In the absence of hard evidence, questions arise. Reyes’ main camp is known to be in Colombia near the border. In that region the FARC have many hiding places, secret shelters and secondary camps. Yet the guerrilla leader had apparently gone to Ecuador with three laptops, two hard drives and three USB drives -- everything but the kitchen sink. According to the Ecuadorian army, the 10 missiles made craters 2.4m wide and 1.8m deep and destroyed the vegetation all around, yet the computers emerged without a scratch.

What a tale those laptops told. The Spanish daily El País, which is the spearhead of a campaign against the progressive governments of Latin America, didn’t stop to question the authenticity of the revelations. On 12 March its readers learned in an article, “FARC finds refuge in Ecuador,” that “guerrillas drive around the north of Ecuador in vans, as a member of the OEA (Organisation of American States) attested. He privately expressed astonishment at encountering fully equipped guerrillas in restaurants in border country.”

What readers didn’t see was a letter sent to the editor of El País on 15 March by the OEA’s secretary general, José Miguel Insulza, in which he expressed his “astonishment and indignation”: “I can assure you that this claim is absolutely false. The OEA does not have special missions, nor does it have representatives at any level deployed on Ecuador’s northern border, therefore it is impossible that any member of the organisation could have made such a statement.”

Reyes and his guerrillas were in Ecuador. Reyes had for months been the key contact for the representatives from France, Spain, Venezuela and Ecuador negotiating hostage releases, including that of the French-Colombian Ingrid Betancourt. The FARC have long been intransigent over their demand for direct dialogue with the Colombian government. They insisted on “humanitarian exchange” -- hostages for guerrillas -- or nothing. Their aim is political: to achieve the status of legitimate combatants by gaining recognition from the Colombian government. The FARC have been on the list of terrorist organisations since 2002 but have never accepted that they are terrorists. Uribe wanted to avoid giving them recognition at all costs.

Chávez mediates
The mediation which Chávez set in motion on 31 August 2007 broke a stalemate that had lasted since 2002. The guerrillas freed seven hostages unconditionally, leading Caracas to say: “The FARC are using a more political logic, which is a positive sign for how things could develop.” But hostages warmly thanking members of the Venezuelan government dressed in red must have been a great source of irritation to the Colombian president.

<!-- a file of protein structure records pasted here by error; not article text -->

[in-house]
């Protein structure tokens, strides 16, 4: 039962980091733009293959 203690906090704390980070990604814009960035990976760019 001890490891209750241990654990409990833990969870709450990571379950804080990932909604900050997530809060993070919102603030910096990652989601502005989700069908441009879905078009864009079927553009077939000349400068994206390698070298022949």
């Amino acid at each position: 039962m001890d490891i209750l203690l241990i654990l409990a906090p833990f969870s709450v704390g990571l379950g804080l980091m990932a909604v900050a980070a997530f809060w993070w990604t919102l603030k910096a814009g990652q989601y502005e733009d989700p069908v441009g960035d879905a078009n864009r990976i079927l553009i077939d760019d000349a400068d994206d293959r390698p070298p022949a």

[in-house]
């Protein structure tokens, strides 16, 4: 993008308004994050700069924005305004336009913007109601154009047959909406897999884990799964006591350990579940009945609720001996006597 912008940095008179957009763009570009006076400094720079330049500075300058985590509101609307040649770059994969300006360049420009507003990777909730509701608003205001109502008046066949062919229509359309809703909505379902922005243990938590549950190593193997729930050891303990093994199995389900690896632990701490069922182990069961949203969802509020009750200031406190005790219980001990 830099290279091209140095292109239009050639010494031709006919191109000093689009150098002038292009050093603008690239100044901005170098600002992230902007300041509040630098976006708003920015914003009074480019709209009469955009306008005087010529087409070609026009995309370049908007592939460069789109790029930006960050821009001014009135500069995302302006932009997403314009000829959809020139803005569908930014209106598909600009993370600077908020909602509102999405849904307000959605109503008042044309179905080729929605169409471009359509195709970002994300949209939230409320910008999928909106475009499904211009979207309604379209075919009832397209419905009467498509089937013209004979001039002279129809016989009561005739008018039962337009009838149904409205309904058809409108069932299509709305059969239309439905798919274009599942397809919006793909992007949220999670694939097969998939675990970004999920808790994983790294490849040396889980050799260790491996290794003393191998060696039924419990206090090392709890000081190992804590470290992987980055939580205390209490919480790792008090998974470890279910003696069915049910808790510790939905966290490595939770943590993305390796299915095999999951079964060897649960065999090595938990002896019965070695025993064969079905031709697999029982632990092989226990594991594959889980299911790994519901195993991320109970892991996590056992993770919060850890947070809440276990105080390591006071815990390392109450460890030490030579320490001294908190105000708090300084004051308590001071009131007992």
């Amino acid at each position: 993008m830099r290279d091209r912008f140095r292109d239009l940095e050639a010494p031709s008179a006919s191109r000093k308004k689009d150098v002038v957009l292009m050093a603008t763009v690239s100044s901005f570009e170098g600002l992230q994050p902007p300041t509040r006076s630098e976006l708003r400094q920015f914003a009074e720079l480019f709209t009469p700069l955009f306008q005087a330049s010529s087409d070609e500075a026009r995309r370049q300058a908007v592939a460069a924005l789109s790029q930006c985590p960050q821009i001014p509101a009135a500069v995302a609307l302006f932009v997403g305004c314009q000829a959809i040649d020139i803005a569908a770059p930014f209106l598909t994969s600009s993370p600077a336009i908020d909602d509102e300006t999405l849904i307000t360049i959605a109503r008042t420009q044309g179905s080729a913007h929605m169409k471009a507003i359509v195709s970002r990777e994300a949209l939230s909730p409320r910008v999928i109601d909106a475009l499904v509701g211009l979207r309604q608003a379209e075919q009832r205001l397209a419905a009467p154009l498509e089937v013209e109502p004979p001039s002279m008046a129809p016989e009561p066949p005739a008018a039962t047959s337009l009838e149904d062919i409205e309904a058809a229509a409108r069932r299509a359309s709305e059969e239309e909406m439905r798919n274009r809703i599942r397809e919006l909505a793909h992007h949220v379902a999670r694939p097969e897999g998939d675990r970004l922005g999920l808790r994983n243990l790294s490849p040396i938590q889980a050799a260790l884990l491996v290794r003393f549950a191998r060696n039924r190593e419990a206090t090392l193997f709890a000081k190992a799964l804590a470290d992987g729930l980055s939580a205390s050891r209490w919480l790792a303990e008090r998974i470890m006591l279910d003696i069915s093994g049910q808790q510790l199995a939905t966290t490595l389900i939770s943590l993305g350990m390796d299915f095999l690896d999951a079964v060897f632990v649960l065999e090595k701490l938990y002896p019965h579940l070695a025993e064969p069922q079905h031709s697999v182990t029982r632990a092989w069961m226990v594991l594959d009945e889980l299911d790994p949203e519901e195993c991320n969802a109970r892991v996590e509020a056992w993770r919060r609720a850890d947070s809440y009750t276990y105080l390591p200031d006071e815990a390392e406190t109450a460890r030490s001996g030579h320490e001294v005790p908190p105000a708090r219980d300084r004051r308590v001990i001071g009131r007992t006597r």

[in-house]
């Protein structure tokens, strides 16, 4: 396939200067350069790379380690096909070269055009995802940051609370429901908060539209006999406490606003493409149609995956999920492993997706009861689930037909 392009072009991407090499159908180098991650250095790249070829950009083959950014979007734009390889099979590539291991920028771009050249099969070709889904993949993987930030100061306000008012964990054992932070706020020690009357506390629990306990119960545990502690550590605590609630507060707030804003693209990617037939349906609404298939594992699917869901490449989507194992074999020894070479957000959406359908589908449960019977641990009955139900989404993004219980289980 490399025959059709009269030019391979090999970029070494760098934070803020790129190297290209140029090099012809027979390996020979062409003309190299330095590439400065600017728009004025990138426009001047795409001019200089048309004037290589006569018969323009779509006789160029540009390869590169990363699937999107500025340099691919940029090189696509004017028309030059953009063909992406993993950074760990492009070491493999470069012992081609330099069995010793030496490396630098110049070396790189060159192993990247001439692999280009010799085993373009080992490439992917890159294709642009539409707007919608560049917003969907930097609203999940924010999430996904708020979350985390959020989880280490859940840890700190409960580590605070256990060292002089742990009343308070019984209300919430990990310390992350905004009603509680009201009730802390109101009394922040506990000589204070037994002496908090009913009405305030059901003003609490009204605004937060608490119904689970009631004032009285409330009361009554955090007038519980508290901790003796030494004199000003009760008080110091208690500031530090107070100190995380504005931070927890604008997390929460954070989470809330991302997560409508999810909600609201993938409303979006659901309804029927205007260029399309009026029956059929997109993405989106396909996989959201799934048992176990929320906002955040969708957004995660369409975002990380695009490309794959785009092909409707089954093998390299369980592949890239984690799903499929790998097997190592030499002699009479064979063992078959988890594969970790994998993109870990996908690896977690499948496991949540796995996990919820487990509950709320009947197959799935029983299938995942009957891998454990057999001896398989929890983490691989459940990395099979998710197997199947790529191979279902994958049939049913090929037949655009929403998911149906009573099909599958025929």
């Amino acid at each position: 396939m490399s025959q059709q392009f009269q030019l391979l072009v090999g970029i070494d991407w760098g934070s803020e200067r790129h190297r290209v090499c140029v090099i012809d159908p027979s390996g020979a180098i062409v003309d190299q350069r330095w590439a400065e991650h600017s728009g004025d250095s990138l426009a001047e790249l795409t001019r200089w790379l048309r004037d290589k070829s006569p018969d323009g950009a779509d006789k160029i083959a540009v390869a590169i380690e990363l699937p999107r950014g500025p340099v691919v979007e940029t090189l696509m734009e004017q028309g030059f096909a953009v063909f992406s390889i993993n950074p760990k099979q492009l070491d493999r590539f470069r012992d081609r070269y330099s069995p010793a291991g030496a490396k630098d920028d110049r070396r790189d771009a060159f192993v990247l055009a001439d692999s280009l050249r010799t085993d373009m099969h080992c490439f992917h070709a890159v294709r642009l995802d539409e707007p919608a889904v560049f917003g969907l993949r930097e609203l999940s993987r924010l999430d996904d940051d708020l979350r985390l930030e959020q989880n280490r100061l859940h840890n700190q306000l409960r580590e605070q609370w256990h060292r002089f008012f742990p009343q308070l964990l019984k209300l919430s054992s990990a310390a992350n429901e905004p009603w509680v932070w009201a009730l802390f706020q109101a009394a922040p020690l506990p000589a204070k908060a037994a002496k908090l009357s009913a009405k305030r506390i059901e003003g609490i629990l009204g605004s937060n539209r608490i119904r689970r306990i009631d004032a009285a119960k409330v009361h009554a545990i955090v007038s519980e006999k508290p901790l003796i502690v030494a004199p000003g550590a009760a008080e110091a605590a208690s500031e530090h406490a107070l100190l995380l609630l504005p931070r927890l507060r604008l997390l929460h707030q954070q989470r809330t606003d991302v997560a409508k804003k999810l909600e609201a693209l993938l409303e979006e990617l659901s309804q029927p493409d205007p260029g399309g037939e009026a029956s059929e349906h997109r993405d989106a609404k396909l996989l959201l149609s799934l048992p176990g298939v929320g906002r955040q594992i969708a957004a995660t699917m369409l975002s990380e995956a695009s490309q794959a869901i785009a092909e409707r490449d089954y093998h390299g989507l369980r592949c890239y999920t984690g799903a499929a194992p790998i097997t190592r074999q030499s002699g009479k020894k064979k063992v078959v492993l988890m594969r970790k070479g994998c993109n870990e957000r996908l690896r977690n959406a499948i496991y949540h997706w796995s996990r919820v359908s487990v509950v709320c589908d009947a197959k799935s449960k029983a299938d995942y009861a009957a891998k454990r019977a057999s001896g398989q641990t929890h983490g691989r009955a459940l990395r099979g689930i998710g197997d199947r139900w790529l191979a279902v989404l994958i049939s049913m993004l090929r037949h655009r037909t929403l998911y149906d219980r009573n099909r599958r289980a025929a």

Open dialogue had been ongoing in Caracas through the intermediary of FARC leaders Iván Marquez and Rodrigo Granda, and sometimes even with Reyes at the camp in Ecuador. The French and Ecuador governments knew this. A troubling detail is that a week before the 1 March raid, French representatives met Colombia’s High Commissioner for Peace, Luis Carlos Restrepo, in Panama. Restrepo told them they should stay in contact with Reyes. “He’s the one who can help you. He’s your man. He can help you get Ingrid freed.” This explains Correa’s fury: “Look how low Alvaro Uribe has sunk! He knew that in March 12 hostages were going to be freed, including Ingrid Betancourt. He knew that, and still he used his contacts to spring this trap.” Kill the negotiator and you kill the negotiation.

But the hostage aspect of this crisis took second place to the revelations at a news conference on 3 March by the director general of the Colombian police, General Oscar Naranjo. He revealed that, based on computer equipment found near Reyes’ body, there was an “armed alliance” between the FARC and the Venezuelan government, as well as political and economic links between Correa and the guerrillas from the time of his election campaign.

Media revelation
The media went to town with these “explosive documents” from the seized computers, which the Colombian intelligence services had helpfully filtered. Prominent were the Spanish El País and the Colombian daily El Tiempo, which is owned by the Santos family, to which both the vice-president and the defence minister belong. On 4 March El País ran with “Bogotá unmasks the FARC’s support”. On 10 May, in the first of a series of articles by Maite Rico, “The FARC papers point the finger at Chávez”, readers learnt that “without raising an eyebrow Chávez approved a request for $300m” from the guerrillas. On 12 May the article condemned by the secretary general of OEA appeared. The day before Rico had written of “groups linked to Chávism which regularly train in FARC camps in Venezuela”. There were even claims of waiting lists to take part in their courses.

When The Economist wrote about Chávez’s generosity in providing $300m to the FARC on 24 May, it mentioned as its source a message from Raúl Reyes reproduced in El País and the Colombian weekly Semana. It also quoted from a document obtained by the Wall Street Journal: “The Venezuelan interior minister, Ramón Rodríguez Chacín, asked the FARC to train Venezuelan soldiers in guerrilla tactics.” It’s unclear whether the Wall Street Journal copied the Miami Herald, which printed the same claim.